Case in point: Kroger Precision Marketing—a cross-channel media solution that pushes personalized, holistic media campaigns to customers across an expended digital ecosystem, including on-site advertising on Kroger.com, co-branded digital media across the internet, and Kroger’s MyMagazine Sharing Network, an exclusive word-of-mouth platform which reaches Kroger’s most loyal customers. The platform works exclusively with CPGs to deepen relationships with Kroger customers and brands, tapping into purchase data from 60 million households across 2,800 stores in 35 states.

Next steps: Use your data to take the lead in the grocery eCommerce game

While more marketers are prioritizing personalized, data-driven customer experiences than ever before, where many eCommerce retailers fall short is in the practical application—investing in technology that can help them to crunch that data more easily in order to derive insights that, when applied, can drive profits.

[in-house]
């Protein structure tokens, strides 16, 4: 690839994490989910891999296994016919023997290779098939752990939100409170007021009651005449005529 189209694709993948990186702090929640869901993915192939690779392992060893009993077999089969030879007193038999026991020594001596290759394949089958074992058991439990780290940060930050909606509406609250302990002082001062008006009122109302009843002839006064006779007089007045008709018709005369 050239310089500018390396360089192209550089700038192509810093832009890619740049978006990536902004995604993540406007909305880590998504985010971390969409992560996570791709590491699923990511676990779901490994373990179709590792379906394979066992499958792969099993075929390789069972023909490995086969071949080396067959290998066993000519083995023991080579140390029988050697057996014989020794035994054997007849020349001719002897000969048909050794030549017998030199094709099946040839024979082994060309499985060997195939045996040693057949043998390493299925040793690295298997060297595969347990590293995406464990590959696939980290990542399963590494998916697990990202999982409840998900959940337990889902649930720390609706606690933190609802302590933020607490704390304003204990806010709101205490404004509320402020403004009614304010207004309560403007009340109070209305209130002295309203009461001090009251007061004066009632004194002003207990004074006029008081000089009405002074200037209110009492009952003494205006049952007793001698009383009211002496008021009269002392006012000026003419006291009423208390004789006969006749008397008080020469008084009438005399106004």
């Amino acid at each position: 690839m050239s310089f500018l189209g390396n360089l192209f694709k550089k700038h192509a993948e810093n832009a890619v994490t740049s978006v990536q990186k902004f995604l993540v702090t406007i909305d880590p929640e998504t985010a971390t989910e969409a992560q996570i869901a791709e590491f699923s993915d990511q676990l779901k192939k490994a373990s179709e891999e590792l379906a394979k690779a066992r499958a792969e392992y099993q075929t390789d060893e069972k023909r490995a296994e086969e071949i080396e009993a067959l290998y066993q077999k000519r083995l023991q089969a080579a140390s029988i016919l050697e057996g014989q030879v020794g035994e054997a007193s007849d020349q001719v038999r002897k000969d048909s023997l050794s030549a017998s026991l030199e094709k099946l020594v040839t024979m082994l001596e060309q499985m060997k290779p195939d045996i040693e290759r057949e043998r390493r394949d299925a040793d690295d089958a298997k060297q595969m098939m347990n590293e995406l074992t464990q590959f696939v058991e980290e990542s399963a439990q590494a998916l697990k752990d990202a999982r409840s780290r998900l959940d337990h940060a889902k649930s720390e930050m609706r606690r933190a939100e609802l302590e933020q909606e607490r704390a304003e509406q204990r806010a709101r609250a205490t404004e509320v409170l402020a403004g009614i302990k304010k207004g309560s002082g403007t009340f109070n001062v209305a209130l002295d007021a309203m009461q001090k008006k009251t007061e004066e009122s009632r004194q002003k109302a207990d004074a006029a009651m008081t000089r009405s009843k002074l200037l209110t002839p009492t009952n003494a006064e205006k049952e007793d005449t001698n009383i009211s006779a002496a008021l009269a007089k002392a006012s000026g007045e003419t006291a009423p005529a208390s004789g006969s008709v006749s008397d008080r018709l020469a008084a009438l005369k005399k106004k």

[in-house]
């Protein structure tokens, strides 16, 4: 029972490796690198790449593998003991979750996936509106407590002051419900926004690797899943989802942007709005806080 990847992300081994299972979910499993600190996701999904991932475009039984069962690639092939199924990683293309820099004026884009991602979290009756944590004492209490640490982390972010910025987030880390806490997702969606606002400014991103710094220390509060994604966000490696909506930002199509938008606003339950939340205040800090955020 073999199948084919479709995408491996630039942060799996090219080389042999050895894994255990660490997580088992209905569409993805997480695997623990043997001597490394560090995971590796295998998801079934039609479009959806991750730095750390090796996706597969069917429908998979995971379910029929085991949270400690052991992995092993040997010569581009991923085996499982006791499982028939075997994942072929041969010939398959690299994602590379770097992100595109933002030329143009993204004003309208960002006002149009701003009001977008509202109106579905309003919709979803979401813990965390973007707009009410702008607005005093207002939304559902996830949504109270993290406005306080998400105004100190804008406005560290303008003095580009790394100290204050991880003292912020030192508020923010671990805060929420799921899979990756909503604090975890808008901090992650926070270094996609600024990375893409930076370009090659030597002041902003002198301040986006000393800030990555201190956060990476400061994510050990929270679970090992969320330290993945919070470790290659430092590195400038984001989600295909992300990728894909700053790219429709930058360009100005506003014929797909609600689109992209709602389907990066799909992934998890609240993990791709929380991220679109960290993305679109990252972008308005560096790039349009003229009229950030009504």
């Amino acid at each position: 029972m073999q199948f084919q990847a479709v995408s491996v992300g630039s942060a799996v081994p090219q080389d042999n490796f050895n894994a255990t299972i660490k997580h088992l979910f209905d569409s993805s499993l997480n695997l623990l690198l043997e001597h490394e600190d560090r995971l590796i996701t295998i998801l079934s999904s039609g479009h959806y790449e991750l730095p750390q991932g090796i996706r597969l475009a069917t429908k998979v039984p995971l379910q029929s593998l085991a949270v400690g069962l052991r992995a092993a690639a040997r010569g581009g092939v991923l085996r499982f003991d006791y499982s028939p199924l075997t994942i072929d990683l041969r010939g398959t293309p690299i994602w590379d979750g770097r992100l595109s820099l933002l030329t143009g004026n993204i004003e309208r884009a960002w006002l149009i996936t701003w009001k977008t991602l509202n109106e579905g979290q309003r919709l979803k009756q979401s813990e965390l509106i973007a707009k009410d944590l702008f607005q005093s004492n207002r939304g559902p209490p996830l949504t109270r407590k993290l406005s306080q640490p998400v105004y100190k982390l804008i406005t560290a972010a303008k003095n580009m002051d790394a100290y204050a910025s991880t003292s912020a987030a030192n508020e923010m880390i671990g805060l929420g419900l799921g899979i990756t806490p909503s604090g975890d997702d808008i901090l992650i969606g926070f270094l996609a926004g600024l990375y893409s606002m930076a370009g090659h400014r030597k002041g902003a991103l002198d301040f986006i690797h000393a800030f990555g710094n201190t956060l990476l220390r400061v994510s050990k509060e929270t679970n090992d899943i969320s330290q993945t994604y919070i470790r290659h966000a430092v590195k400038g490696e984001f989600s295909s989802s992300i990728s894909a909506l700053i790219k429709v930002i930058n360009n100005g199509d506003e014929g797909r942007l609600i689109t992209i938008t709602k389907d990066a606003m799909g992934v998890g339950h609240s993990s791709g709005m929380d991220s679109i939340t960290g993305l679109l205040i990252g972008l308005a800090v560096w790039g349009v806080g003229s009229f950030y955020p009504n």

If you’re going to stay competitive in grocery eCommerce, you’ve got to use all the tools at your disposal to create an omni-channel experience that’s laser-focused on customer engagement at every stage of the shopper journey. That focus requires data, but also the technological tools and analytics power to deliver ultra-personalized shopping experiences that bring more customers through your gates (whether brick-and-mortar or online, or more likely, a combination of both).

If you’re struggling to find the right data that sheds light on your most valuable customers and prospects—or you’ve got the data but aren’t quite sure what to do with it—give us a call! We’ve been empowering grocers to deliver exceptional shopping experiences online and in-store for 14 years, and our end-to-end integrated grocery eCommerce platform can help you make sense out of your data-driven customer shopping experiences.


Justyna McCaig
Justyna is the Senior Industry Engagement Manager at Mercatus. She has been designing marketing strategies that aim to inform and delight customers across various industries for almost 15 years. Her customer-first approach has informed her execution style and resulted in creating programs that are educational, efficient and often buck the trend.
Marketing